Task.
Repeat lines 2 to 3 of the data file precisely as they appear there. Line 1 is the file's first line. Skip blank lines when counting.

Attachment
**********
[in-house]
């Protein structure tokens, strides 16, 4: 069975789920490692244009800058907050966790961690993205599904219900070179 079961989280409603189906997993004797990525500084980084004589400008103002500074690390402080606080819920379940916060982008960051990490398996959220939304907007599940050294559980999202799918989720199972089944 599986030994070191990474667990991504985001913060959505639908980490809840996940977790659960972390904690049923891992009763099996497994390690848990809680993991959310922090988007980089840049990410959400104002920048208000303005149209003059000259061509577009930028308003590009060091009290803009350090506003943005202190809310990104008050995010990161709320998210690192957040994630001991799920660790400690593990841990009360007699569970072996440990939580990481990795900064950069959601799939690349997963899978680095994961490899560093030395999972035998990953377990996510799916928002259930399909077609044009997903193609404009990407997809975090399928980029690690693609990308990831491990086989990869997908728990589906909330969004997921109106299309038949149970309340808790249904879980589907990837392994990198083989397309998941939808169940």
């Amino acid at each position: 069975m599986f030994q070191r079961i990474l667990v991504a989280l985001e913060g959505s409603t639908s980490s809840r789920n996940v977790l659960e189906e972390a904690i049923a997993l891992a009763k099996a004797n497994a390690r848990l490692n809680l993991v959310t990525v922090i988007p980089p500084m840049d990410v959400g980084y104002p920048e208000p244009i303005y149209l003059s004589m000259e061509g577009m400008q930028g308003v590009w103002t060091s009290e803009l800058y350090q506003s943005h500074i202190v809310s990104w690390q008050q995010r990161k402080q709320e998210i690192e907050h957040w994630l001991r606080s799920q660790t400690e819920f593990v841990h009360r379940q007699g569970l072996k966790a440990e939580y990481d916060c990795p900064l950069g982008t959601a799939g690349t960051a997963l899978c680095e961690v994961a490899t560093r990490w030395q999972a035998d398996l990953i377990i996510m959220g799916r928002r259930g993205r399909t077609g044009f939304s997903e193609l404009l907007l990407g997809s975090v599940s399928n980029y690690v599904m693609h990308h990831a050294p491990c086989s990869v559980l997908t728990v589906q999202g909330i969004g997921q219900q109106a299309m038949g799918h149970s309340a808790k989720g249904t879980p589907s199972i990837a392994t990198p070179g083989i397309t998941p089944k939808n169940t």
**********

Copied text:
């Protein structure tokens, strides 16, 4: 069975789920490692244009800058907050966790961690993205599904219900070179 079961989280409603189906997993004797990525500084980084004589400008103002500074690390402080606080819920379940916060982008960051990490398996959220939304907007599940050294559980999202799918989720199972089944 599986030994070191990474667990991504985001913060959505639908980490809840996940977790659960972390904690049923891992009763099996497994390690848990809680993991959310922090988007980089840049990410959400104002920048208000303005149209003059000259061509577009930028308003590009060091009290803009350090506003943005202190809310990104008050995010990161709320998210690192957040994630001991799920660790400690593990841990009360007699569970072996440990939580990481990795900064950069959601799939690349997963899978680095994961490899560093030395999972035998990953377990996510799916928002259930399909077609044009997903193609404009990407997809975090399928980029690690693609990308990831491990086989990869997908728990589906909330969004997921109106299309038949149970309340808790249904879980589907990837392994990198083989397309998941939808169940």
């Amino acid at each position: 069975m599986f030994q070191r079961i990474l667990v991504a989280l985001e913060g959505s409603t639908s980490s809840r789920n996940v977790l659960e189906e972390a904690i049923a997993l891992a009763k099996a004797n497994a390690r848990l490692n809680l993991v959310t990525v922090i988007p980089p500084m840049d990410v959400g980084y104002p920048e208000p244009i303005y149209l003059s004589m000259e061509g577009m400008q930028g308003v590009w103002t060091s009290e803009l800058y350090q506003s943005h500074i202190v809310s990104w690390q008050q995010r990161k402080q709320e998210i690192e907050h957040w994630l001991r606080s799920q660790t400690e819920f593990v841990h009360r379940q007699g569970l072996k966790a440990e939580y990481d916060c990795p900064l950069g982008t959601a799939g690349t960051a997963l899978c680095e961690v994961a490899t560093r990490w030395q999972a035998d398996l990953i377990i996510m959220g799916r928002r259930g993205r399909t077609g044009f939304s997903e193609l404009l907007l990407g997809s975090v599940s399928n980029y690690v599904m693609h990308h990831a050294p491990c086989s990869v559980l997908t728990v589906q999202g909330i969004g997921q219900q109106a299309m038949g799918h149970s309340a808790k989720g249904t879980p589907s199972i990837a392994t990198p070179g083989i397309t998941p089944k939808n169940t």